As a national service organization, our thoughts and efforts are never far from our troops. If there's one group of Americans that not only demonstrates but embodies the ethos of coming together for others, it is our men and women in uniform. With good reason, we call them our service members.
Veterans like army infantryman Timm Lovitt embody the promise and merit we would do well to embrace and reward. “When I transitioned out of the military, I realized that I had a huge void in my life,” he reflected. “I had lost my sense of mission and purpose, as well as the camaraderie that I shared with my brothers and sisters.”
Lovitt, like many before him, shed his fatigues but kept his intentions by joining our domestic service as an AmeriCorps member.
Our soldiers come from every state in our nation, and bring every life experience. What they have in common -- beyond a deep sense of duty to something larger -- is ambition, a drive to alter what's before them and the stamina to get it done.
According to the Department of Defense Youth Attitude Tracking Survey, “funding for higher education” is the number one reason people give for enlisting. Many of these brave Americans want to send themselves to college. As luck would have it, so do we.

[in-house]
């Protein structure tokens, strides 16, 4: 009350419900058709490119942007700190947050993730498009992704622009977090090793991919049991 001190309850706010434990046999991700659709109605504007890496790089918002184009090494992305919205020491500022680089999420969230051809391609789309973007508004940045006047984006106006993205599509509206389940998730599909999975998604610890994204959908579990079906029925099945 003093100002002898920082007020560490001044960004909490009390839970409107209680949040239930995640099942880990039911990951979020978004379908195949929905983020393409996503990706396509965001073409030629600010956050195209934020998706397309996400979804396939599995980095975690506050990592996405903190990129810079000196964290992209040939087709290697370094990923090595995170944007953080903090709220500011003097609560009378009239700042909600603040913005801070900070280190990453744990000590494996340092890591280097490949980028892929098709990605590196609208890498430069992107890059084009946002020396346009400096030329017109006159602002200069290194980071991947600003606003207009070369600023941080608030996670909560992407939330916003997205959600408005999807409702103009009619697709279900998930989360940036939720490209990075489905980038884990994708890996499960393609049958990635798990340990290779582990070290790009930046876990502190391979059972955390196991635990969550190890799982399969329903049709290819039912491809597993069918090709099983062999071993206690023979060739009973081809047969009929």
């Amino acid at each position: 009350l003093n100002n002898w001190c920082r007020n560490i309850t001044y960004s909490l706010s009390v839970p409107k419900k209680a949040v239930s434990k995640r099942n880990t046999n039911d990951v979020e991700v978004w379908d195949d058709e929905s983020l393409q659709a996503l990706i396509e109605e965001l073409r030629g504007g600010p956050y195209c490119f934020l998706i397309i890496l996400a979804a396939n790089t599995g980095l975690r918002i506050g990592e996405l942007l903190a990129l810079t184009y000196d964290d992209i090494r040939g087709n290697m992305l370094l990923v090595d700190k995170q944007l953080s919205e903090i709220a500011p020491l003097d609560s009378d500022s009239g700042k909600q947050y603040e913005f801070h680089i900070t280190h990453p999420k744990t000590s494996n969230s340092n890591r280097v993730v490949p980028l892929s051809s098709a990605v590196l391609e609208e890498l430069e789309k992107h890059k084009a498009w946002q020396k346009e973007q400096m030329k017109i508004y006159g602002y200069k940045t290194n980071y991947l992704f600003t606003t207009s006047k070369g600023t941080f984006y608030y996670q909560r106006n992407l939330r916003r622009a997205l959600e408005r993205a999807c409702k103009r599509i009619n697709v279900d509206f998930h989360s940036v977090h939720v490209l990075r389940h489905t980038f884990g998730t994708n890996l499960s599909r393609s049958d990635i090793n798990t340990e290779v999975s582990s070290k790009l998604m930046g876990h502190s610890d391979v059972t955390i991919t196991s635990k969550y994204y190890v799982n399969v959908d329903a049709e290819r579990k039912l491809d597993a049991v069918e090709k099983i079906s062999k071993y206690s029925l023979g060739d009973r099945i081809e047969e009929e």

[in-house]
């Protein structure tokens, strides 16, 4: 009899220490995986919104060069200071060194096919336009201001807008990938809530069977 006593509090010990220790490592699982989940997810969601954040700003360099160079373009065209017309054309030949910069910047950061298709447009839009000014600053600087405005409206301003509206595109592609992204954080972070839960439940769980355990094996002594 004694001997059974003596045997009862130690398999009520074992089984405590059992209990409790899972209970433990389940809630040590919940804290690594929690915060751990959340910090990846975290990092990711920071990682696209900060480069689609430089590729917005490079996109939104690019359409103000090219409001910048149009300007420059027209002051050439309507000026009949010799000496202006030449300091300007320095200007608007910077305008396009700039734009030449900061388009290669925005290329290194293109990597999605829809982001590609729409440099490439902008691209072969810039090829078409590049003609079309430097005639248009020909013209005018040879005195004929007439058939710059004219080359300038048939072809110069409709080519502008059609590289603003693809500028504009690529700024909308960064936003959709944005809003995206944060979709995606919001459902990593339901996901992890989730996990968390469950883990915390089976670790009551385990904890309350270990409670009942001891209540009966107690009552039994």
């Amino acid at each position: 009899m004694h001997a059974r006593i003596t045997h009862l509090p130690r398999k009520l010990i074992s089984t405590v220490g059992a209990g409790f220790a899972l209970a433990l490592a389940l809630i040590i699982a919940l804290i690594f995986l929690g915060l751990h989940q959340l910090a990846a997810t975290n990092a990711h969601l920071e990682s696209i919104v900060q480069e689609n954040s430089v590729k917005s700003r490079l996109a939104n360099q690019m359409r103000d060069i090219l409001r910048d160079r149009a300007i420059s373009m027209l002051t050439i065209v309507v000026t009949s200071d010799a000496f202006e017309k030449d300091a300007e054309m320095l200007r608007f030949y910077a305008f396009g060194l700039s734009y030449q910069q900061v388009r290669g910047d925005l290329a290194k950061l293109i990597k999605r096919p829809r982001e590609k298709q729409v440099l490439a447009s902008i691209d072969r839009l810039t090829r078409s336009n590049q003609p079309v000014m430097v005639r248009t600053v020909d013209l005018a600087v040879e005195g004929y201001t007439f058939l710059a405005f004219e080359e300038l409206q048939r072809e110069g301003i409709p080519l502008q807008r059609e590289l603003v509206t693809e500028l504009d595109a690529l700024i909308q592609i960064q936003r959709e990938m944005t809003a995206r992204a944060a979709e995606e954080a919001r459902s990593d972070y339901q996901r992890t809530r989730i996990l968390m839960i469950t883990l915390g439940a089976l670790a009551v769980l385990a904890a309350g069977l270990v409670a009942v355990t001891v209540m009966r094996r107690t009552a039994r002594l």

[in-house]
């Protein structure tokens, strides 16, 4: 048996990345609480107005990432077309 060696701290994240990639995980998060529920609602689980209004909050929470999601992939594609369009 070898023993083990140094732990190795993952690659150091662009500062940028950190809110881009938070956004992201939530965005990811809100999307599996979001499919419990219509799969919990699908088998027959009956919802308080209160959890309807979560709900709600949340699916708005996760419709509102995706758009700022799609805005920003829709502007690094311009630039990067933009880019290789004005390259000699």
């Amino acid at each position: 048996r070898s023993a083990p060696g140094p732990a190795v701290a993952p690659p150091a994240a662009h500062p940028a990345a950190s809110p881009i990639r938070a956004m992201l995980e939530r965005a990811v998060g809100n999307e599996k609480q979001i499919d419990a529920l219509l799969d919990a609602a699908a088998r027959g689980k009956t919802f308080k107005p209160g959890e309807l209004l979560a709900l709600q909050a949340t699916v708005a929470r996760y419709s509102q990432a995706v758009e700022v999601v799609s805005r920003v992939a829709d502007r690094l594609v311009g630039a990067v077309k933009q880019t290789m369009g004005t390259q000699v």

Not only do we have a special obligation to this particular group of aspiring scholars, we have a pressing need to increase enrollment in higher education overall.
President Obama has launched an ambitious plan to boost our college graduation rate to 60 percent by 2020. Who better at the helm of this charge than our most proven leaders? Who more deserving of our support than those who support our nation even with their lives?
Training the Next Generation
By doubling down on our commitment to send our soldiers to school, we are guaranteed untold returns. We improve our competitiveness by training the next generation of engineers and innovators, teachers and businesspeople. And, at the same time, we provide some measure of reciprocity for the service we've received.
The Corporation for National and Community Service believes in amplifying the role and trumpeting the benefits of service – something our troops know inside and out. By improving the quality of and access to education also at the top of our agenda, investing in continued learning for our soldiers is an obvious place to put our energies.
We invest in our veterans by connecting them to AmeriCorps service opportunities to prepare them to become teachers, or NCCC service opportunities that capitalize on their skills to lead during natural disasters.
As soldiers we salute you. As scholars, we thank you once again for bettering our nation by putting your talents and energy to greater purpose.
Nicole Gallant is the Director of Learn and Service America and the Strategic Education Advisor for the Corporation for National and Community Service.
Erwin Tan is the Director of Senior Corps and the Strategic Advisor for Veterans and Military Families for the Corporation for National and Community Service.